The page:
05/03/2012 05:32 pm ET

HomeCorps, Massachusetts Foreclosure Hotline, Receives Up To 300 Calls Per Day

In Massachusetts homeowners are apparently freaking out about the possibility of foreclosure.

A recently-launched hotline aimed at helping homeowners avoid foreclosures has received up to 300 calls a day, according to state attorney general Martha Coakley. The program, called HomeCorps, gets about 200 to 300 people calling its hotline every day from homeowners, "who are in distress about the mortgage" Coakley told a local Fox affiliate on Thursday, according to the State House News Service.

Coakley launched the HomeCorps program using some of the money Massachusetts netted from the national mortgage settlement reached in February. The program aims to decrease the number of foreclosures in Massachusetts by offering every borrower in the state facing foreclosure the chance to have an evaluation from a loan modification expert.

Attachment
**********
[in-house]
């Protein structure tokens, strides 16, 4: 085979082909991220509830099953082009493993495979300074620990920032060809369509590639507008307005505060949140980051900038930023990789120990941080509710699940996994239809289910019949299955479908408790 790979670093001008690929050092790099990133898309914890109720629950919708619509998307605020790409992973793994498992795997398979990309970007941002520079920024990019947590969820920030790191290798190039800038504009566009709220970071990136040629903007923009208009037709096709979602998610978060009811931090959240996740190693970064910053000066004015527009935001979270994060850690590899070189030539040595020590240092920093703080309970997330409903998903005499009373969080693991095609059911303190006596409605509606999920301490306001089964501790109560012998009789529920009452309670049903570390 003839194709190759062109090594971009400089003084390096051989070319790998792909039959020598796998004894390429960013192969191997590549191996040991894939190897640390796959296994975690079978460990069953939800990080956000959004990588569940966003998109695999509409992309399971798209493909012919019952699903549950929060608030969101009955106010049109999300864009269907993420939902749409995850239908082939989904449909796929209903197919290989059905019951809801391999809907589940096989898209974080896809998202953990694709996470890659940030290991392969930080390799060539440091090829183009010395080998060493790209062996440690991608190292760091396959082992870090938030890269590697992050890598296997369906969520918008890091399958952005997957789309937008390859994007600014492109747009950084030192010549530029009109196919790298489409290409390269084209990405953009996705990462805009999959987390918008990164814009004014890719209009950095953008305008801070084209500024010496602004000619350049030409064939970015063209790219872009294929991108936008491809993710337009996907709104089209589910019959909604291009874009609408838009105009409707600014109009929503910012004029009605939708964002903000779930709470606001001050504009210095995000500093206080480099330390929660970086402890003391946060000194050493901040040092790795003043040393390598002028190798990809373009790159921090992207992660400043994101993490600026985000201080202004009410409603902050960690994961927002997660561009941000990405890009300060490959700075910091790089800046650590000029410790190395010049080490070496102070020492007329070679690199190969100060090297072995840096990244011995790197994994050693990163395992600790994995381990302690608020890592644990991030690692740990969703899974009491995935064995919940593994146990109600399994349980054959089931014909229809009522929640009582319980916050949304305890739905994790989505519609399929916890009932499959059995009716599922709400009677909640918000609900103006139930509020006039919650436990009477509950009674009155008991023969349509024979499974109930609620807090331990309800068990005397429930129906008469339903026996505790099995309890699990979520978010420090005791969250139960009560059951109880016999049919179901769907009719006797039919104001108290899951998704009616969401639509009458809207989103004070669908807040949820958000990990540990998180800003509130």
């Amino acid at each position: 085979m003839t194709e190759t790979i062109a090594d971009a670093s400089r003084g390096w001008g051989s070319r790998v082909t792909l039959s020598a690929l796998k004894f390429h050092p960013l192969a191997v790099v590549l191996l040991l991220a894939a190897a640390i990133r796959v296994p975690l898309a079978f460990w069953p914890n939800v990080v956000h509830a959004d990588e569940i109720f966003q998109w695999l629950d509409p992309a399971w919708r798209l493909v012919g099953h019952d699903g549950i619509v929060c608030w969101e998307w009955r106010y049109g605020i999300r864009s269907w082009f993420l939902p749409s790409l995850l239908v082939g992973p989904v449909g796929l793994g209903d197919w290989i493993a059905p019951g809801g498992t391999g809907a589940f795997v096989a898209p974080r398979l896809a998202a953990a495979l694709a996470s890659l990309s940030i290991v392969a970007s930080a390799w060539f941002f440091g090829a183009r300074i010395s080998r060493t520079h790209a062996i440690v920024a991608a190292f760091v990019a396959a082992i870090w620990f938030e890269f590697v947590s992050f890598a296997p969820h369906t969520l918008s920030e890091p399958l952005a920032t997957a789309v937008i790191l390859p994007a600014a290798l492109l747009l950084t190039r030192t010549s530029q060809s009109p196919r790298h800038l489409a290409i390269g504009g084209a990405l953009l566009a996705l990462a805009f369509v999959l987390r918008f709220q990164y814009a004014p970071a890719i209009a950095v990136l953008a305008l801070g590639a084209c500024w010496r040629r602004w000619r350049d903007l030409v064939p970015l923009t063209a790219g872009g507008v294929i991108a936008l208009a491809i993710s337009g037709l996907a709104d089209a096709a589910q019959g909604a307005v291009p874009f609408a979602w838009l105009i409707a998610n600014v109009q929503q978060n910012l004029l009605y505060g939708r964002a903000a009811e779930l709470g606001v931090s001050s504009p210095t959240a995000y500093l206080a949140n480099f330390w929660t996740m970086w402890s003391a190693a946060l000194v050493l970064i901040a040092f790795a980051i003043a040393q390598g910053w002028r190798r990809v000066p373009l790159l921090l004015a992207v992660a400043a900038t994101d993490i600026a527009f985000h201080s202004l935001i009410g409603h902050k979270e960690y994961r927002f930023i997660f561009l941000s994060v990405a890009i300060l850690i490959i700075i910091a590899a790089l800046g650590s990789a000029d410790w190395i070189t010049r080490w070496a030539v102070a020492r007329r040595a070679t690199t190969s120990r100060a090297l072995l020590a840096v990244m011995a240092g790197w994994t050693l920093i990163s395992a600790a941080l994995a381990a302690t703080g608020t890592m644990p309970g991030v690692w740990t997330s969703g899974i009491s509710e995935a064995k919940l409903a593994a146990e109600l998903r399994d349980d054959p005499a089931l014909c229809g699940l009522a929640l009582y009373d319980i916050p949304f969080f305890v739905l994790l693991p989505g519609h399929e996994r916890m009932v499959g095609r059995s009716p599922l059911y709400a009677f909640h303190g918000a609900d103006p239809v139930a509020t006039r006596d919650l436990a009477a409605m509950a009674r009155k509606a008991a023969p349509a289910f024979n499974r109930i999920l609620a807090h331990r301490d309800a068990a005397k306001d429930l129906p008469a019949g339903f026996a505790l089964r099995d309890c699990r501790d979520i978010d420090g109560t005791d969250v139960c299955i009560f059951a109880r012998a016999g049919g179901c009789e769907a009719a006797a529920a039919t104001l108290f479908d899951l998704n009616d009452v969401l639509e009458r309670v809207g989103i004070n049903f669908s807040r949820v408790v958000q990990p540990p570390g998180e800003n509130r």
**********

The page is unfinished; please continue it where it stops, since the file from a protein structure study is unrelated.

In the national deal, five of the nation's largest mortgage lenders paid 49 states a total of $25 billion to settle allegations of widespread “robo-signing” during the housing crisis. Government officials billed the settlement as having the ability to reach more than 1 million struggling homeowners.

The Massachusetts program may provide a way for some of that money to be used to help some of those homeowners. In Massachusetts 1 in every 1,298 housing units received a foreclosure filing in March, according to RealtyTrac.

The state also saw a sharp boost in foreclosure activity in March compared to the year before, the Boston Globe reports. That’s largely because lenders are speeding up the process of getting rid of delinquent properties that are on their books after slowing down in early 2011 in the face of heightened scrutiny into their foreclosure practices.

Coakley has been an outspoken advocate for providing struggling homeowners with opportunities to avoid foreclosure. She pushed for a law last month that would force lenders to study some loans before foreclosing on the homeowners to see if offering a loan modification would be more profitable than foreclosing, according to the Boston Globe.